Clint Eastwood-The Cult


More than just an actor



It’s never easy for versatile people to sit idle. The span of 24 hours is a little too less for them to unfurl their creativity and to do good with their enormous potential. Very often do we come across versatile, truly epic personalities who can juggle with multiple roles and carry the staunchest of responsibilities without shrugging their shoulders. But, a question remains unanswered- how many times have we come across film actors and star celebs who can straddle with an eclectic mix of film related responsibilities with customary ease? I reckon, not many times!

In the pantheon of Hollywood greats, there lies an undying symbol of style and grandeur who has brought the celluloid screen alive with great, multi-faceted portrayals, time and again, in a career that spans 5 decades, and it seems after around 100 commercial and documentary films and T.V. productions, he isn’t done yet.

Knowing a gentleman that goes by the real name of Clinton Eastwood Jr., from San Francisco, United States can be a heavy duty job. It’s a pretty daunting task to contain within a few words such a remarkable and versatile career. The man many love to imitate for his iconic personality and calm quotient, is simply more than a great Hollywood actor. Clint, as we know him to be the super-star of many a brilliant Cowboy Westerns like A Fistful of Dollars, For a Few Dollars More, The Good, The Bad & The Ugly is not simply just a great American star of spaghetti westerns of Sergio Leone, those mega box office hits, shot in Italy and admired world-over, Clint is a metamorphosis of breaking the stereotype into becoming a legend that never grows old. An actor who relied on the might of his glare and that alluring walk, the silence and the blink of the eye with a dash of candour, Clint Eastwood has etched his name among the finest of directors in Hollywood with an array of highly successful and critically acclaimed movies.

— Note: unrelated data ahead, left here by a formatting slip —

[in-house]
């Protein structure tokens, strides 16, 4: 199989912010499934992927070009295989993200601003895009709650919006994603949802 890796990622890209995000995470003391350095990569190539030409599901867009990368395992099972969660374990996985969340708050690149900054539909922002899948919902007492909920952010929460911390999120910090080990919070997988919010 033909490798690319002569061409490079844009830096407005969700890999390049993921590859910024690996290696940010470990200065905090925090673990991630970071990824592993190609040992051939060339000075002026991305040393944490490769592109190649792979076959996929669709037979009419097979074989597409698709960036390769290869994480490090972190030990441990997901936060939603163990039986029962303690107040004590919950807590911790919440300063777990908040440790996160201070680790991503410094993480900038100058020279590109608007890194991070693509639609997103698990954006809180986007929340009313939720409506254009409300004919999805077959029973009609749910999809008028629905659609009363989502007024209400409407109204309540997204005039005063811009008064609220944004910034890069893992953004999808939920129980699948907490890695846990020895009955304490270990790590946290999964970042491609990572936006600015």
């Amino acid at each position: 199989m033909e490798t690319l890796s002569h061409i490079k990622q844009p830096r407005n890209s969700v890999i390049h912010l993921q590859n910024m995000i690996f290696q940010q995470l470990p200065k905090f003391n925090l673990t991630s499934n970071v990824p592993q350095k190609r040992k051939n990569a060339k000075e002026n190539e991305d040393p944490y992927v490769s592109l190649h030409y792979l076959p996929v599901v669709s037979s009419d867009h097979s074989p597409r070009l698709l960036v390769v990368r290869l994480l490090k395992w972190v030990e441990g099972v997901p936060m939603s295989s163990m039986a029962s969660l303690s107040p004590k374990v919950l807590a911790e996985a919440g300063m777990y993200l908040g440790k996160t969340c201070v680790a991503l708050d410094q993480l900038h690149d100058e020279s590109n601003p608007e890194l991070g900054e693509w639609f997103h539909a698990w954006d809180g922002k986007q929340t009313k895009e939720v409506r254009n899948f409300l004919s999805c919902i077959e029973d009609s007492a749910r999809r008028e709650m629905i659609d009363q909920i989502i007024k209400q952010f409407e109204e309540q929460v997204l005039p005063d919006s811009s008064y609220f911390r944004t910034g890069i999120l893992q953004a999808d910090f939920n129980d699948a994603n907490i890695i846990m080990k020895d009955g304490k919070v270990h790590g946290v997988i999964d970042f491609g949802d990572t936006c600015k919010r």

85 and still growing strong



On May the 31st, Clint “the cowboy legend” Eastwood turned 85. In his 8 decades on walking on planet earth, the iconic trend-setter from Hollywood has carved a niche career for himself. His films have won awards at Cannes, he has changed the career path of stars like Kevin Bacon, Kevin Costner, Gene Hackman, John Cusack, Hilary Swank and Bradley Cooper by directing them in critically acclaimed films like “Unforgiven”, “Midnight in the Garden of good and evil”, ” Million Dollar Baby” and the recent mind numbing venture: “The American Sniper”, respectively. Growing up in Carmel, California, Clint was only a youngster when he started doing odd jobs to fend for himself in a family struggling to come to terms with stability following the clamour of the great depression. Following the advice of fellow actor James Garner, Clint approached Universal Pictures for an audition and first tried his luck at being an actor. Those were early days and Eastwood, the man of few words had all the time on his hands and effort in those bones to go far. By the age of 15, the stylish actor had already possessed a self-owned Chevy 32, a laidback car finely matching his calm demeanour and personality.